Motor Biomarkers

Resting-state EEG

Through our resting-state EEG studies using electrical source imaging, we have discovered that EEG connectivity abnormalities serve as a distinguishing factor between individuals with ALS and healthy controls. Furthermore, we have identified disruptions within specific oscillation frequencies, which provide insights into the underlying network dysfunctions associated with the disease. These EEG findings have also demonstrated correlations with structural changes observed in MRI scans as well as clinical motor scores, reinforcing their clinical relevance (Dukic et al., 2019). Notably, our research has unveiled the existence of stable clusters, representing novel phenotypes of ALS (Dukic et al., 2022). Collectively, our work highlights the potential of resting-state EEG as a valuable tool for characterizing and understanding the complexities of ALS.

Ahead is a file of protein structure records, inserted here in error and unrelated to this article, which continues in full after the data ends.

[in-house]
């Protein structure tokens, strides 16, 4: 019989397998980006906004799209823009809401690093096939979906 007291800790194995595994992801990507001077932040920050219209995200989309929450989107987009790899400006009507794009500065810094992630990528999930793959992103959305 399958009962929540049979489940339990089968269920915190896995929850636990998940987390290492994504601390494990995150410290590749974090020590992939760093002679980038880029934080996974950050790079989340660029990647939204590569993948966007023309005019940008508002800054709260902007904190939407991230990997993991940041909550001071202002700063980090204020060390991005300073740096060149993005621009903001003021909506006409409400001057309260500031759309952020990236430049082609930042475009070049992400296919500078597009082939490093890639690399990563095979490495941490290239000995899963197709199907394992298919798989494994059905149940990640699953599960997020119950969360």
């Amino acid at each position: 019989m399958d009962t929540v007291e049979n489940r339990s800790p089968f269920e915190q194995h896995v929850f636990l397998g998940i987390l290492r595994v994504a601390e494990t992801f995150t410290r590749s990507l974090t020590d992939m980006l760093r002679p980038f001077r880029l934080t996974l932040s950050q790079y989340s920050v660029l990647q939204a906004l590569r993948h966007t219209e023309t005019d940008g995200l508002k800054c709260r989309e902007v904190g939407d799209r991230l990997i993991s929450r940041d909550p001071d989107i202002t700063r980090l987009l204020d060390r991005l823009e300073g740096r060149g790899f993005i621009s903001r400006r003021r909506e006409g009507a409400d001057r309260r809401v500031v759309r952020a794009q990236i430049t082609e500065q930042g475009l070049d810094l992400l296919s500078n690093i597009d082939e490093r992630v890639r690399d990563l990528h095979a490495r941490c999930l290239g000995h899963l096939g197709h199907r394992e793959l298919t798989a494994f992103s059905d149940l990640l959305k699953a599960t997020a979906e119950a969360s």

Motor task EEG/EMG

We record brainwaves (EEG) and muscle activity (EMG) from healthy controls and people with MND when they are performing a simple pincer grip voluntary contraction task. Using banded spectral corticomuscular coherence (CMC) we have identified abnormal brain-muscle synchrony in people with lower motor neurone (LMN) degeneration such as Post-polio syndrome (Coffey et al., 2021) and in people with upper motor neurone (UMN) degeneration such as Primary lateral sclerosis (PLS) (Bista & Coffey et al., 2023).